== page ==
top of page

Spring Break with our homeschoolers

We take our Spring Breaks seriously! We really do. Why? ...because it's the one time everybody is off school or can take time off work to go and enjoy a nice, "relatively" warm place. Personally, I go all out, taking the whole week off when I was a working mom, and the hubs would take just a few days off to join us at the tail end of the vacation. We typically begin planning for Spring Break in August or September, almost as soon as the school year begins, so as to get the best deals. This year was no different...except for some additional perks.

This year, as we've done a few breaks ago, we opted for Orlando Florida. No, not to go to Disney World. Not even for LegoLand, which the kids absolutely love. We went for the STEM experience. As we were researching what to do in Florida this go round, we found out that SpaceX was due to launch on the very day we would land in Orlando. There was so much excitement build around the prospect of watching the launch and I was not going to let the boys down. We had an early morning flight...6 am to be we started out the day at 4 am. Keep in mind, these are 3-, 6-, and 10-year olds, so I already knew it would be an eventful day. In spite of our best efforts, we missed the 6 am flight leaving out of the closer airport by maybe 5 minutes. The next flight from that airport would not get us into Florida until after the 4:30 pm launch time, so I begged to be rerouted elsewhere. The airline (yay Southwest) rerouted us through BWI, a good hour drive in rush hour traffic, for a 1:15 pm arrival in Florida. I was nervous but still hopeful.

We beat rush hour and made the flight via the alternate airport and in fact landed a little earlier than the originally stated arrival time. I beamed inside and the kids were joyful. We got through baggage claim and the car rental service with some more time wasted, but we were still making good time, at least I thought we were. With tickets to see the launch in hand, we literally headed straight to the Kennedy Space Center. A few minutes into the 45 minute drive to the Space Center, the kids were hungry and began to complain a great deal. They were pacified (or rather bribed) with clementines and crackers we had packed when I reminded them that we're off to see the SpaceX launch and had no time to waste now that it was close to 3 pm. I figured that any moment we spend stopping to grab something to eat would only hold us back.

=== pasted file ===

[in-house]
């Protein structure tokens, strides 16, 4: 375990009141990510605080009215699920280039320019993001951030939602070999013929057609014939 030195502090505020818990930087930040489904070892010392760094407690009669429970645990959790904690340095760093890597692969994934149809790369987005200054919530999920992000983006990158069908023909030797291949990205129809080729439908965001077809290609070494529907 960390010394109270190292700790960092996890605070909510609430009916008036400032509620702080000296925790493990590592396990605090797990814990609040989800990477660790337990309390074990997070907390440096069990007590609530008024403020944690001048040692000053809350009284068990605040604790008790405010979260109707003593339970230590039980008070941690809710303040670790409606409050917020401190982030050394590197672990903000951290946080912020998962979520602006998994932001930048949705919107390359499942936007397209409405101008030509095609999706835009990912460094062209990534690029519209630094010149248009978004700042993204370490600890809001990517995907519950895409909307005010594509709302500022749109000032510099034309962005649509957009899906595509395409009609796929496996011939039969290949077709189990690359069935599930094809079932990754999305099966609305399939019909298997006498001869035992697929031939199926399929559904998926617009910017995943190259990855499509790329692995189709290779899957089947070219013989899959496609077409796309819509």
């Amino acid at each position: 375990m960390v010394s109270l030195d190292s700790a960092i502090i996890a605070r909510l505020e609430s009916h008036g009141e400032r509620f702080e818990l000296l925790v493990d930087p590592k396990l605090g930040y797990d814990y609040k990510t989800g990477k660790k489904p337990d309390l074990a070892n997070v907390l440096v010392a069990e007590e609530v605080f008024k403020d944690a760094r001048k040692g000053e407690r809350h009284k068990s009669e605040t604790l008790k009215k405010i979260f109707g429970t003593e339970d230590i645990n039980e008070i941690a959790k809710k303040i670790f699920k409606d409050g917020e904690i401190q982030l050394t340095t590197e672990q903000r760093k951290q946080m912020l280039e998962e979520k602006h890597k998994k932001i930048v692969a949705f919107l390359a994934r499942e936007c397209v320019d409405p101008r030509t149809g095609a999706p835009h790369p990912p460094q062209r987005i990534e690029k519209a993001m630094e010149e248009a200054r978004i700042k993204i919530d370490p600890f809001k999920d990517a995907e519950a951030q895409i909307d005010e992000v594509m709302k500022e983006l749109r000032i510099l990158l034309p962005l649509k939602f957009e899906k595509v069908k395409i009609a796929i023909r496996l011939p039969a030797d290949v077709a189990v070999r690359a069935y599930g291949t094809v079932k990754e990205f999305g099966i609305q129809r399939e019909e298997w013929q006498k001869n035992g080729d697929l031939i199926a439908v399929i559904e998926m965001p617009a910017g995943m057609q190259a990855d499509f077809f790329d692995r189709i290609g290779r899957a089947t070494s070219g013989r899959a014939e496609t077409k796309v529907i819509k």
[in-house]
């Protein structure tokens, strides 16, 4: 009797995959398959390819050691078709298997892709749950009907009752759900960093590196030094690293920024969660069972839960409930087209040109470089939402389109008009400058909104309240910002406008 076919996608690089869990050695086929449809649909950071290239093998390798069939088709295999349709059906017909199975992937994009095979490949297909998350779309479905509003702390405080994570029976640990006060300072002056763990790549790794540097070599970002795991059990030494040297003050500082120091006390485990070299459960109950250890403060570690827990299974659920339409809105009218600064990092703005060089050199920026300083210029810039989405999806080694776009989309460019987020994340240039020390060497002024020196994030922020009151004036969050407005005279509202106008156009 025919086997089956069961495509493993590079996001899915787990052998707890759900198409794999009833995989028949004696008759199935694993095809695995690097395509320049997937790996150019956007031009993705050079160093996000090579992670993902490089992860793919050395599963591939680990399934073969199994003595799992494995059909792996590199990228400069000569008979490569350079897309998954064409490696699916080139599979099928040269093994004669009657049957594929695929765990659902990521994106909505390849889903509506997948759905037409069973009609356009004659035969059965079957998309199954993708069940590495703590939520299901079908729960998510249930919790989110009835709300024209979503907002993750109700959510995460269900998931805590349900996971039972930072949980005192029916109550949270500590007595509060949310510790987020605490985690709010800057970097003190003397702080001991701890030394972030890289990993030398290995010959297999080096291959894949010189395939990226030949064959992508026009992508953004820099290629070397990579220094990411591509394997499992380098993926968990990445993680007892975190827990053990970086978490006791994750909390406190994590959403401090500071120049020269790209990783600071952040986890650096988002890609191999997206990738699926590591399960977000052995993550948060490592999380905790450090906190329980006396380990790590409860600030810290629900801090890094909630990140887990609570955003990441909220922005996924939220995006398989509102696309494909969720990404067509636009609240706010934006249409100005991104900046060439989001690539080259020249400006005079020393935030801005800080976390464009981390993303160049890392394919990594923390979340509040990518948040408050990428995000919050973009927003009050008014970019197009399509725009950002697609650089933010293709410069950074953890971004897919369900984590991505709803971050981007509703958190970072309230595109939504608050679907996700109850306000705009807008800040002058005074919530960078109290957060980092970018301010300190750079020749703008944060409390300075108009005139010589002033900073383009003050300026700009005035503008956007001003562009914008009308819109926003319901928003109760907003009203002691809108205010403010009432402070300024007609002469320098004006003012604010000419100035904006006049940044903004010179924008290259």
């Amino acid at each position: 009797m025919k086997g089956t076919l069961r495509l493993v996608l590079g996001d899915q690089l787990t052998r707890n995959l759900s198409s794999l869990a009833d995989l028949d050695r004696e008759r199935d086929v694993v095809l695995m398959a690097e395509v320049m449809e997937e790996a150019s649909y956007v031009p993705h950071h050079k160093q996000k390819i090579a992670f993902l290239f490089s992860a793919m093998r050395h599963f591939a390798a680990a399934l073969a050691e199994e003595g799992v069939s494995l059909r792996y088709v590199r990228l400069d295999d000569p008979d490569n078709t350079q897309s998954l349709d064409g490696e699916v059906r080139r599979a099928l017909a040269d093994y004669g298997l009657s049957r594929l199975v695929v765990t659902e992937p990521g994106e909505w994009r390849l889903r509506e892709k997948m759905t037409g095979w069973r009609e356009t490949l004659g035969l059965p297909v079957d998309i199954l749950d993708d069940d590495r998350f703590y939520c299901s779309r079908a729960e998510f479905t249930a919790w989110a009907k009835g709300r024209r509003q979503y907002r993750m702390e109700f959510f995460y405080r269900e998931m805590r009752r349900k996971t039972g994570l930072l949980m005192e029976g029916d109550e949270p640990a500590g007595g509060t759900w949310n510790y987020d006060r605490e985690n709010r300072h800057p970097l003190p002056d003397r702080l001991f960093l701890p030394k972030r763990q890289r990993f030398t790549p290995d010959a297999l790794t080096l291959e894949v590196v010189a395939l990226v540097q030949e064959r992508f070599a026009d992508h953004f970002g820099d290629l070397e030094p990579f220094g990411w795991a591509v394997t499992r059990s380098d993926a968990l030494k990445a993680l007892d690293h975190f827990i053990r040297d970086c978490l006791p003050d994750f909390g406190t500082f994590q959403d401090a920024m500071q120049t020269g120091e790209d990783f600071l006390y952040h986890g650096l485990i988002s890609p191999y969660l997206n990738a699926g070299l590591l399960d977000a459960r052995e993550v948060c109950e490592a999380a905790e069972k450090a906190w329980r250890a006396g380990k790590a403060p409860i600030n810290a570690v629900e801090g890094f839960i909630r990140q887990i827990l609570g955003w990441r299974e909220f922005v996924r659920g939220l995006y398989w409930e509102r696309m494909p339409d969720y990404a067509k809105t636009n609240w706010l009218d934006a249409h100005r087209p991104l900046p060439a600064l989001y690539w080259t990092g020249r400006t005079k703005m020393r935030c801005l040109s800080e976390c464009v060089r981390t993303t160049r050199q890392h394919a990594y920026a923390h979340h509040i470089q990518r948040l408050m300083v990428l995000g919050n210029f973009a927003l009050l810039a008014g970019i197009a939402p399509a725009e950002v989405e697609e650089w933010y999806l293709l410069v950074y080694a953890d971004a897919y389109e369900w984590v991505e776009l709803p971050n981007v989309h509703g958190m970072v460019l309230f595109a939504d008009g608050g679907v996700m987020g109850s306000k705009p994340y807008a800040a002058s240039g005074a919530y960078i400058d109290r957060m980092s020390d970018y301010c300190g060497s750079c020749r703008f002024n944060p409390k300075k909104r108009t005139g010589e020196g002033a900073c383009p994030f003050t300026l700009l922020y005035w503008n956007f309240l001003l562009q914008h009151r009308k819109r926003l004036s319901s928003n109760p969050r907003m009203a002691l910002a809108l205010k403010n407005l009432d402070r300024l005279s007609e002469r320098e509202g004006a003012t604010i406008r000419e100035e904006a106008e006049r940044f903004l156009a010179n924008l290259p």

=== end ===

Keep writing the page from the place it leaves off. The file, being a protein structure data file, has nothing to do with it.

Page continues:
As we entered into the space center's vicinities, we were shocked by the sheer number of vehicles parked street side, awaiting the launch, but I was confident. I was overly confident that with the pre-purchased tickets in hand. We'd simply drive into the center, park the rental car, and head to the launching station at Cape Canaveral. To our disbelief, we were NOT let in. The center had "reached capacity," the police officer directing traffic informed us. Apparently, the center had reached capacity well before noon, so we had a slim chance had we even made the 6 am flight. Our tickets and the extensive planning was not going to get us up close after all. What a bummer! But wait...not all was lost. We graciously joined families on the street side to experience the launch. We were not the only travelers: there were people from many other states...surrounding states such as Georgia and Louisiana, and some as far away as Ontario, Canada, who also had tickets and had been waiting since noon and thereafter. After this realization, I had no complaints. We made the best of a beautiful launch day on the street side, with fellow space enthusiasts.

SpaceX launch April 2, 2018

Our tickets were not obsolete. We returned two days later to experience the space center, and that experience was well worth it. The boys had a blast! Everything...the planning, rising up so early, the change of flight etc., was all worth the trouble. The flexibility of setting our own Spring Break schedule definitely has it's perks, and so far, this Spring Break as homeschoolers is the best they've had, ever! Now I wonder how to top this on our subsequent breaks.

Saturn IB
Space Shuttle Atlantis & Space Capsule

Click here to see the official (April 2, 2018) SpaceX launch. The actual launch, post countdown, really occurs at the 19:45 second mark {}


Featured Posts
Recent Posts
Search By Tags
No tags yet.
Follow Us
  • Facebook Basic Square
  • Twitter Basic Square
  • Google+ Basic Square
bottom of page